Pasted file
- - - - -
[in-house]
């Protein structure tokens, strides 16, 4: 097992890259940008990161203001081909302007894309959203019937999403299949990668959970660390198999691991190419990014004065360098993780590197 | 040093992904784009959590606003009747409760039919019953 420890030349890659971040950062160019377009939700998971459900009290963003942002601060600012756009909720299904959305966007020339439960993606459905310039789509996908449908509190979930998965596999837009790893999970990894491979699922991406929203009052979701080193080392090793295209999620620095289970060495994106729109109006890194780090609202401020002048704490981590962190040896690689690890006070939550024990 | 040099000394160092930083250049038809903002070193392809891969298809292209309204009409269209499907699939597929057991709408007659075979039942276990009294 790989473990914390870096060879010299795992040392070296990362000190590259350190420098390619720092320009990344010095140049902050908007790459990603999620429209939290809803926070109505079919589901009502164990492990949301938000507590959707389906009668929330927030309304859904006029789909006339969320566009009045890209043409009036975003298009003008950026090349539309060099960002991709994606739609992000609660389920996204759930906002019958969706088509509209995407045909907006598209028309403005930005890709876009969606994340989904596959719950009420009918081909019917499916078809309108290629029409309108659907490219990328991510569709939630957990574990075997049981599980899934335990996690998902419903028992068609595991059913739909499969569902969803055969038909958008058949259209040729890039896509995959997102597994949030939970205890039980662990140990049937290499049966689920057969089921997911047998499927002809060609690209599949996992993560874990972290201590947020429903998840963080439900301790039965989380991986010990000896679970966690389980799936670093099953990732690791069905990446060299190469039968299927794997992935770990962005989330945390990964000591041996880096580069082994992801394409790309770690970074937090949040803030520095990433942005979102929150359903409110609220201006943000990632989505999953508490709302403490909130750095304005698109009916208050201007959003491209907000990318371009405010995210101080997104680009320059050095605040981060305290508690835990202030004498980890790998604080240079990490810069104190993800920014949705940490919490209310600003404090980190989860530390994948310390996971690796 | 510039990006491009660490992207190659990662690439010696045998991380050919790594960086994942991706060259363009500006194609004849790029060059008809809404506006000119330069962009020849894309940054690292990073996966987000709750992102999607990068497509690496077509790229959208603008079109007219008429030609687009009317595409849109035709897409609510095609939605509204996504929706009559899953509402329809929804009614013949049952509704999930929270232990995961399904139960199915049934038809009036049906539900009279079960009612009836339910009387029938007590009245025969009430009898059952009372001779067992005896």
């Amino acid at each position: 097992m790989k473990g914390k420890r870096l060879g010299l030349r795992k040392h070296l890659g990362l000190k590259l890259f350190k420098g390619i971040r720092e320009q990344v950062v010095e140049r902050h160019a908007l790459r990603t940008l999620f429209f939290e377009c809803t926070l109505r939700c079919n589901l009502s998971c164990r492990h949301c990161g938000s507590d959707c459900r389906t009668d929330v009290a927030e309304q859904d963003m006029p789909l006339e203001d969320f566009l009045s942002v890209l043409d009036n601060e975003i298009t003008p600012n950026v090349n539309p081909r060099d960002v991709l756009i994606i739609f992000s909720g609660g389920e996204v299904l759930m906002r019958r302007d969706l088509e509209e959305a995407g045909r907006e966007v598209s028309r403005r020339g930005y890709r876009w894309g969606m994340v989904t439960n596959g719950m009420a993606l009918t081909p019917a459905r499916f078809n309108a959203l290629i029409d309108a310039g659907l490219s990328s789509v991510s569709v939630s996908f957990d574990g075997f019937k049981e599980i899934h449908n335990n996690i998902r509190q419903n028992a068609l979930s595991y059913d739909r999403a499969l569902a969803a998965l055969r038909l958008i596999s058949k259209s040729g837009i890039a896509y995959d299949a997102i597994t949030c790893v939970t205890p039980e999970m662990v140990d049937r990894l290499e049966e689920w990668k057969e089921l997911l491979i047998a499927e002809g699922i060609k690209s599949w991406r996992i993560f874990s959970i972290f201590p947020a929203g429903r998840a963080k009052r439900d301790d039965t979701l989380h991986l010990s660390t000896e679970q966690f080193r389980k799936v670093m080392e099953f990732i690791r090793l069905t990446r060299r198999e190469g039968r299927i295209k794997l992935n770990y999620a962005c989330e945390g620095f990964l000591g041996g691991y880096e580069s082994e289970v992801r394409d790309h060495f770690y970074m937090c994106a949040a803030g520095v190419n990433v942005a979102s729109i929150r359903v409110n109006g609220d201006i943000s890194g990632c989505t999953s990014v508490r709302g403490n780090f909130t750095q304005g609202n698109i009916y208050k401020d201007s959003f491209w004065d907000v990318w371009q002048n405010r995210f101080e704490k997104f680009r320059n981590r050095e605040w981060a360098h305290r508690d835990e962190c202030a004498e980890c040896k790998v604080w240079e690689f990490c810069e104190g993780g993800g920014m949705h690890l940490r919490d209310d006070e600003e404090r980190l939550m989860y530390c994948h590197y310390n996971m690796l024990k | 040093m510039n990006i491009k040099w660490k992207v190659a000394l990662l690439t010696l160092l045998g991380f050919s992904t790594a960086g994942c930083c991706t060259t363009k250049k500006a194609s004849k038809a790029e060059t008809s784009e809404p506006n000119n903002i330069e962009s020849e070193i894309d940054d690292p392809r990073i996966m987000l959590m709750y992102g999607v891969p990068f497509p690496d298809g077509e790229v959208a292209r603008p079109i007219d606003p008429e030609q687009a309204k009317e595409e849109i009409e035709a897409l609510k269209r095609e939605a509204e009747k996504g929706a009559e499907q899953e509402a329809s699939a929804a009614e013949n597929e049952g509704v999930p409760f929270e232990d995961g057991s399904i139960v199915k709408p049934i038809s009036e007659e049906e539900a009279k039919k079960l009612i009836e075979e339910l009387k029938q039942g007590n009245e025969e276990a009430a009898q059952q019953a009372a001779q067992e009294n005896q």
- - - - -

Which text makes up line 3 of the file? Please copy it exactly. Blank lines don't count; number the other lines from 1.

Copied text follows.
């Amino acid at each position: 097992m790989k473990g914390k420890r870096l060879g010299l030349r795992k040392h070296l890659g990362l000190k590259l890259f350190k420098g390619i971040r720092e320009q990344v950062v010095e140049r902050h160019a908007l790459r990603t940008l999620f429209f939290e377009c809803t926070l109505r939700c079919n589901l009502s998971c164990r492990h949301c990161g938000s507590d959707c459900r389906t009668d929330v009290a927030e309304q859904d963003m006029p789909l006339e203001d969320f566009l009045s942002v890209l043409d009036n601060e975003i298009t003008p600012n950026v090349n539309p081909r060099d960002v991709l756009i994606i739609f992000s909720g609660g389920e996204v299904l759930m906002r019958r302007d969706l088509e509209e959305a995407g045909r907006e966007v598209s028309r403005r020339g930005y890709r876009w894309g969606m994340v989904t439960n596959g719950m009420a993606l009918t081909p019917a459905r499916f078809n309108a959203l290629i029409d309108a310039g659907l490219s990328s789509v991510s569709v939630s996908f957990d574990g075997f019937k049981e599980i899934h449908n335990n996690i998902r509190q419903n028992a068609l979930s595991y059913d739909r999403a499969l569902a969803a998965l055969r038909l958008i596999s058949k259209s040729g837009i890039a896509y995959d299949a997102i597994t949030c790893v939970t205890p039980e999970m662990v140990d049937r990894l290499e049966e689920w990668k057969e089921l997911l491979i047998a499927e002809g699922i060609k690209s599949w991406r996992i993560f874990s959970i972290f201590p947020a929203g429903r998840a963080k009052r439900d301790d039965t979701l989380h991986l010990s660390t000896e679970q966690f080193r389980k799936v670093m080392e099953f990732i690791r090793l069905t990446r060299r198999e190469g039968r299927i295209k794997l992935n770990y999620a962005c989330e945390g620095f990964l000591g041996g691991y880096e580069s082994e289970v992801r394409d790309h060495f770690y970074m937090c994106a949040a803030g520095v190419n990433v942005a979102s729109i929150r359903v409110n109006g609220d201006i943000s890194g990632c989505t999953s990014v508490r709302g403490n780090f909130t750095q304005g609202n698109i009916y208050k401020d201007s959003f491209w004065d907000v990318w371009q002048n405010r995210f101080e704490k997104f680009r320059n981590r050095e605040w981060a360098h305290r508690d835990e962190c202030a004498e980890c040896k790998v604080w240079e690689f990490c810069e104190g993780g993800g920014m949705h690890l940490r919490d209310d006070e600003e404090r980190l939550m989860y530390c994948h590197y310390n996971m690796l024990k | 040093m510039n990006i491009k040099w660490k992207v190659a000394l990662l690439t010696l160092l045998g991380f050919s992904t790594a960086g994942c930083c991706t060259t363009k250049k500006a194609s004849k038809a790029e060059t008809s784009e809404p506006n000119n903002i330069e962009s020849e070193i894309d940054d690292p392809r990073i996966m987000l959590m709750y992102g999607v891969p990068f497509p690496d298809g077509e790229v959208a292209r603008p079109i007219d606003p008429e030609q687009a309204k009317e595409e849109i009409e035709a897409l609510k269209r095609e939605a509204e009747k996504g929706a009559e499907q899953e509402a329809s699939a929804a009614e013949n597929e049952g509704v999930p409760f929270e232990d995961g057991s399904i139960v199915k709408p049934i038809s009036e007659e049906e539900a009279k039919k079960l009612i009836e075979e339910l009387k029938q039942g007590n009245e025969e276990a009430a009898q059952q019953a009372a001779q067992e009294n005896q």